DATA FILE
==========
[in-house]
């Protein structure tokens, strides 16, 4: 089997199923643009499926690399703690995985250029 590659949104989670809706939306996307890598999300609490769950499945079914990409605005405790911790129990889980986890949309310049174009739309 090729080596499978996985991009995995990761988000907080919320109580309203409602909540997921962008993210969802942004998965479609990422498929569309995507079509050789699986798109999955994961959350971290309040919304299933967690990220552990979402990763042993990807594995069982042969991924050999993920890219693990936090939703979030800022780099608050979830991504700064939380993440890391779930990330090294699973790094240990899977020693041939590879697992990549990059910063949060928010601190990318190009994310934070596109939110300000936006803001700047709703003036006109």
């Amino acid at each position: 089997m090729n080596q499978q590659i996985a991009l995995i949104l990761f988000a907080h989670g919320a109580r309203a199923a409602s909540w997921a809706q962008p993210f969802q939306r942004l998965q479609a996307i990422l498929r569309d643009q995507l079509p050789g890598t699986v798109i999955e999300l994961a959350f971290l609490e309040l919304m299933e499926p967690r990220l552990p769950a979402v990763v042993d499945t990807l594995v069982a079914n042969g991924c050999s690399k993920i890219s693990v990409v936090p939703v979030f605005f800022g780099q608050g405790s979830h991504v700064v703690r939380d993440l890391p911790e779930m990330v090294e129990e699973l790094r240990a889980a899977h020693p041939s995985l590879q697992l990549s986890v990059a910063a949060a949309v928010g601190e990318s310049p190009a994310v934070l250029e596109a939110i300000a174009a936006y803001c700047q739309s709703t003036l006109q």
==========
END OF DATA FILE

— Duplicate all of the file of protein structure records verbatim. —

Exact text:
[in-house]
């Protein structure tokens, strides 16, 4: 089997199923643009499926690399703690995985250029 590659949104989670809706939306996307890598999300609490769950499945079914990409605005405790911790129990889980986890949309310049174009739309 090729080596499978996985991009995995990761988000907080919320109580309203409602909540997921962008993210969802942004998965479609990422498929569309995507079509050789699986798109999955994961959350971290309040919304299933967690990220552990979402990763042993990807594995069982042969991924050999993920890219693990936090939703979030800022780099608050979830991504700064939380993440890391779930990330090294699973790094240990899977020693041939590879697992990549990059910063949060928010601190990318190009994310934070596109939110300000936006803001700047709703003036006109």
């Amino acid at each position: 089997m090729n080596q499978q590659i996985a991009l995995i949104l990761f988000a907080h989670g919320a109580r309203a199923a409602s909540w997921a809706q962008p993210f969802q939306r942004l998965q479609a996307i990422l498929r569309d643009q995507l079509p050789g890598t699986v798109i999955e999300l994961a959350f971290l609490e309040l919304m299933e499926p967690r990220l552990p769950a979402v990763v042993d499945t990807l594995v069982a079914n042969g991924c050999s690399k993920i890219s693990v990409v936090p939703v979030f605005f800022g780099q608050g405790s979830h991504v700064v703690r939380d993440l890391p911790e779930m990330v090294e129990e699973l790094r240990a889980a899977h020693p041939s995985l590879q697992l990549s986890v990059a910063a949060a949309v928010g601190e990318s310049p190009a994310v934070l250029e596109a939110i300000a174009a936006y803001c700047q739309s709703t003036l006109q």